If you are a large, global employer you may want to simplify structures and make your workforce more responsive and agile. You might focus on reducing organisational complexity. You might introduce tools for collaboration and change incentives so that individuals think across boundaries.
The effect that it can have is well documented. One study found those with the best relevant talent management practices outperformed the rest by eight times on total shareholder return (Hay Group’s Best Companies study).
4) It's 2020. What about the data/evidence-based HR analytics industry is exciting you the most?
It may sound strange but I think the debate about data privacy is fascinating. There is huge investment in wearable technology and the Internet of Things in the workplace. By 2020 we will have the opportunity to capture data we never thought imaginable.
We will be able to understand how humans interact on a real time basis and the correlation with performance. At the same time some employees have the increasing fear of a Big Brother enterprise. Winning applications of HR analytics will be founded on trust. Individuals will allow trusted organisations to borrow their data because they see a benefit in doing so.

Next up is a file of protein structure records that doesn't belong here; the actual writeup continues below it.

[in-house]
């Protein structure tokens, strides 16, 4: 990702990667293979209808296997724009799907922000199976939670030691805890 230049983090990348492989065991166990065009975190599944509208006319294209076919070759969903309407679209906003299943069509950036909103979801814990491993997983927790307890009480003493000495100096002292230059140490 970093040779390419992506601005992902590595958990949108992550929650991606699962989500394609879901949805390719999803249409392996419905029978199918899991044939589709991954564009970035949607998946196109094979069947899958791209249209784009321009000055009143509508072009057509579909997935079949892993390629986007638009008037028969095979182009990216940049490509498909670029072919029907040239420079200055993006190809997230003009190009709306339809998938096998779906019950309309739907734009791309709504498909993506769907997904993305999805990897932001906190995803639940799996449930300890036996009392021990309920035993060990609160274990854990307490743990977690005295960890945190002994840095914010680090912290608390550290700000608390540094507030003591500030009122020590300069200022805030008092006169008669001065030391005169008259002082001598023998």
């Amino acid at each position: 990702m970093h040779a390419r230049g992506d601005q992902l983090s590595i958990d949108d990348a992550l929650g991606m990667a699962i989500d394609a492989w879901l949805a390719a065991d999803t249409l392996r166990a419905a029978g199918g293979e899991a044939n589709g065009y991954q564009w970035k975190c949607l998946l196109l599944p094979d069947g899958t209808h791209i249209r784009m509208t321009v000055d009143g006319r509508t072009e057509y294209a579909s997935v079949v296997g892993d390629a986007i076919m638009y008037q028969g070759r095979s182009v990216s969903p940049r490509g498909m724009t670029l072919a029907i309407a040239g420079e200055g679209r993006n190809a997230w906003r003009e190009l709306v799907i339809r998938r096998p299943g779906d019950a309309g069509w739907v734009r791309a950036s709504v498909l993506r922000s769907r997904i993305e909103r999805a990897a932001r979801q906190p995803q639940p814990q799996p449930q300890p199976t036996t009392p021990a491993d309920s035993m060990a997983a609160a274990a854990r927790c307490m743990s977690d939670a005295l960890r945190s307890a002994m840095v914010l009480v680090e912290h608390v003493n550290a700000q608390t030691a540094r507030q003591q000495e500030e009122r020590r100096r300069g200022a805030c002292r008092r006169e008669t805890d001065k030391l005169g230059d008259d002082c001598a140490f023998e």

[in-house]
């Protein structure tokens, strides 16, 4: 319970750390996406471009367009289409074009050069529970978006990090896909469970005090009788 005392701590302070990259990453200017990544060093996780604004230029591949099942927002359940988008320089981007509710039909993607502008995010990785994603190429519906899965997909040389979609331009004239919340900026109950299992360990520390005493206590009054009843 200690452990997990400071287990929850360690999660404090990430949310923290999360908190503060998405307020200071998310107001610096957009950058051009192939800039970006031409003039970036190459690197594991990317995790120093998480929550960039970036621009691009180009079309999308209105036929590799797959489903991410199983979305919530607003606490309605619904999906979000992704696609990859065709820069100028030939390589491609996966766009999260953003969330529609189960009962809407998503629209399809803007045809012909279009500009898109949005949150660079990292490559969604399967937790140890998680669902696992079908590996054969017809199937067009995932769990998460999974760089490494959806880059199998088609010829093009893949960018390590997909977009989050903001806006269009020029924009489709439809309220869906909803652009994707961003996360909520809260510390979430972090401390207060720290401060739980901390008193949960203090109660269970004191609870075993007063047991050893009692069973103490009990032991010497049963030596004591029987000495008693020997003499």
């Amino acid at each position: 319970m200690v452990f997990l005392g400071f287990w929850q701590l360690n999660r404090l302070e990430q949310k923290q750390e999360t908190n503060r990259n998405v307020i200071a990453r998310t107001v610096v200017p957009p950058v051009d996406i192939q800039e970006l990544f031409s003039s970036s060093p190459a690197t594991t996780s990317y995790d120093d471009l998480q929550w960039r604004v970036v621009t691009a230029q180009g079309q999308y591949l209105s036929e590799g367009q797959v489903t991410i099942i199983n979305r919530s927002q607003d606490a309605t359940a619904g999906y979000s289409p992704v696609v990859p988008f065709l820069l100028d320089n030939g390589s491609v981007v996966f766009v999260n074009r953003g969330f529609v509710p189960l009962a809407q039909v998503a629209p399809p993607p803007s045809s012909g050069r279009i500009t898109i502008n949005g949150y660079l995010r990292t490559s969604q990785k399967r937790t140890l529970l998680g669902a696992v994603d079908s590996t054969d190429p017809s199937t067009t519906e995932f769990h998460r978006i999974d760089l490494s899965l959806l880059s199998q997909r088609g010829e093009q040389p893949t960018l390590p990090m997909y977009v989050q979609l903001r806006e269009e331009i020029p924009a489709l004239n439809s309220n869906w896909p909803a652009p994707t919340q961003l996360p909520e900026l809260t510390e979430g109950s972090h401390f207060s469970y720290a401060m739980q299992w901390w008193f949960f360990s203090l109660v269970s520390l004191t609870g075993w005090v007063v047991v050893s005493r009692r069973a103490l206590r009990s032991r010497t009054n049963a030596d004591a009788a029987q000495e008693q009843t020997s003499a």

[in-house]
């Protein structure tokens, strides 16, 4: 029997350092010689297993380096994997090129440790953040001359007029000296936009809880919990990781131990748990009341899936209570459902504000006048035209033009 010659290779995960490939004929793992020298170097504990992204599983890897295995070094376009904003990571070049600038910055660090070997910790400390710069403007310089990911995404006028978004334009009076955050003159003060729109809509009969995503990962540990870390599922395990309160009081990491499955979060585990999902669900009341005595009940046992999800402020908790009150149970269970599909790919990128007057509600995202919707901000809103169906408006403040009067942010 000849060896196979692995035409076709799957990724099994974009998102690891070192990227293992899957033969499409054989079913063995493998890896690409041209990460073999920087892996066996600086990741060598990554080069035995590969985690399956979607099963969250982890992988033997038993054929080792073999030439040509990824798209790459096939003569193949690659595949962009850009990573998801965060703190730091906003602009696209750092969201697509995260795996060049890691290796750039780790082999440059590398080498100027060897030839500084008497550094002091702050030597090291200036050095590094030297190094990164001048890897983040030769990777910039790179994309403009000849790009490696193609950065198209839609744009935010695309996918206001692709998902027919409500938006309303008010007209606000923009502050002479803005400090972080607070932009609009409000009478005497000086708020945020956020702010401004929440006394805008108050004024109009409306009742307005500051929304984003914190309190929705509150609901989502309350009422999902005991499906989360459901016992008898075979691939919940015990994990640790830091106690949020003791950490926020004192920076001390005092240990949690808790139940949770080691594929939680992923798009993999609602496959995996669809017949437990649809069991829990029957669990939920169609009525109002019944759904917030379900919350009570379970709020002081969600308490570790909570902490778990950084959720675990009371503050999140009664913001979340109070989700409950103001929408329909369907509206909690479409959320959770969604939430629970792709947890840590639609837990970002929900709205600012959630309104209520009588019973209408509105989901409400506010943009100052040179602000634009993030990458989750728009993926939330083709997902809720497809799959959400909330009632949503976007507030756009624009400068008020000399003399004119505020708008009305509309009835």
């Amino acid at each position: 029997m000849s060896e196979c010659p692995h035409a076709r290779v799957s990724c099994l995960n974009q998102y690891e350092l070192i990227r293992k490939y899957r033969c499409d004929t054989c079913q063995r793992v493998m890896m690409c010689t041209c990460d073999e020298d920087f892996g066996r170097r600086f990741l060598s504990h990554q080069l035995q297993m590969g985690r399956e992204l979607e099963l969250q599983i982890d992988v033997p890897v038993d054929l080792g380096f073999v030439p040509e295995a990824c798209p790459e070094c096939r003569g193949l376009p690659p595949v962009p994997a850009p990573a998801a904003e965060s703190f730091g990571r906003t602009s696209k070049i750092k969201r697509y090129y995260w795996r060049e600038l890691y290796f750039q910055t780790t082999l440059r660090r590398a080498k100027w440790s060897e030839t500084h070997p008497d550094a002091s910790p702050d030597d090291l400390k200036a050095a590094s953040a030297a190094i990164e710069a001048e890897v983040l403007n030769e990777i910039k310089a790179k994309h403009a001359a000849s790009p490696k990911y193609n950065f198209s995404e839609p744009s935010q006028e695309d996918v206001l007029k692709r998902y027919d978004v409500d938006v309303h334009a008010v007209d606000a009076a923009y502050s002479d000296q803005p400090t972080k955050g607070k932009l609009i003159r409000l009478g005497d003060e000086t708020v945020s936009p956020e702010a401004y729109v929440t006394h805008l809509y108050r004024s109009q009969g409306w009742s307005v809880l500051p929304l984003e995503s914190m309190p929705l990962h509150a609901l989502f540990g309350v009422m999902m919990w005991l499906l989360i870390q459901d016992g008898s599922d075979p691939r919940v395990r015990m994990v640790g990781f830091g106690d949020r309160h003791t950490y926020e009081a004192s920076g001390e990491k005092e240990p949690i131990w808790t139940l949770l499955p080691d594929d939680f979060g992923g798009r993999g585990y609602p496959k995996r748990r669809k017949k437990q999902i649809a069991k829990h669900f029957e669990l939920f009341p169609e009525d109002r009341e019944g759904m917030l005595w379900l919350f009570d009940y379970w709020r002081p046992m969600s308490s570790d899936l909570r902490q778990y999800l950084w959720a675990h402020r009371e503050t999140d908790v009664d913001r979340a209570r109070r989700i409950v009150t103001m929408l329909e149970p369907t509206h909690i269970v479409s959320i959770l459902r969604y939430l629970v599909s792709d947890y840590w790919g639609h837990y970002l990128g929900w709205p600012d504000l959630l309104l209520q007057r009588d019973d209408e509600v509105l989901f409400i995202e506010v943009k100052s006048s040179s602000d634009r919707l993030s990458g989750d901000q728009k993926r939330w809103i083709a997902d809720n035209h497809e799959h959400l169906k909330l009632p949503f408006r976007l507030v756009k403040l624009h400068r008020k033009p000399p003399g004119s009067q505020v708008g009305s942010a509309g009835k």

5) How should companies go about getting everyone bought into the concept of a single source of truth?
First, have a view on what data needs to be clean and why? Cleaning up every HR data point feels like the “punishment of Sisyphus” or “painting the Forth Bridge”. Be realistic.
Second, have a master data management plan. This includes the process, governance, policies, standards and tools to manage the critical data. Third, where possible let individuals share in the benefits of a single source of truth. Give individuals back useful information so that they see the merit of keeping their records up to date and accurate.
6) What are the three biggest challenges you consistently see companies having when moving to data-led decision-making?
First, know where to start. The myriad of different areas that one might investigate can lead to paralysis. Our advice is start small and build. Second, find data across silos.
To create insightful and actionable reports you need data from across the enterprise. Third, find sponsorship and source skills. You need executive sponsorship and the skills of a data scientist to generate most impact.
7) How can HR lead the cultural change to a more data-led decision-making culture? What has defined the success stories among HR Directors who have spearheaded the change?
The reality is that HR is playing catch up to many other departments (finance, logistics, operations and marketing) in developing a data-led decision making culture. But HR Directors can take encouragement from a new breed of success stories in applying data analytics.
Well known examples like Google are being matched by innovative HRD or Talent Leaders we have worked with at Thomson Reuters and Capco. What characterises them? They are not afraid to start. They are connected to or are from the business. They are patient. They are trusted. We find that leaders in this field can inject optimism into the project so that everyone recognises that data can be used to make our working lives better.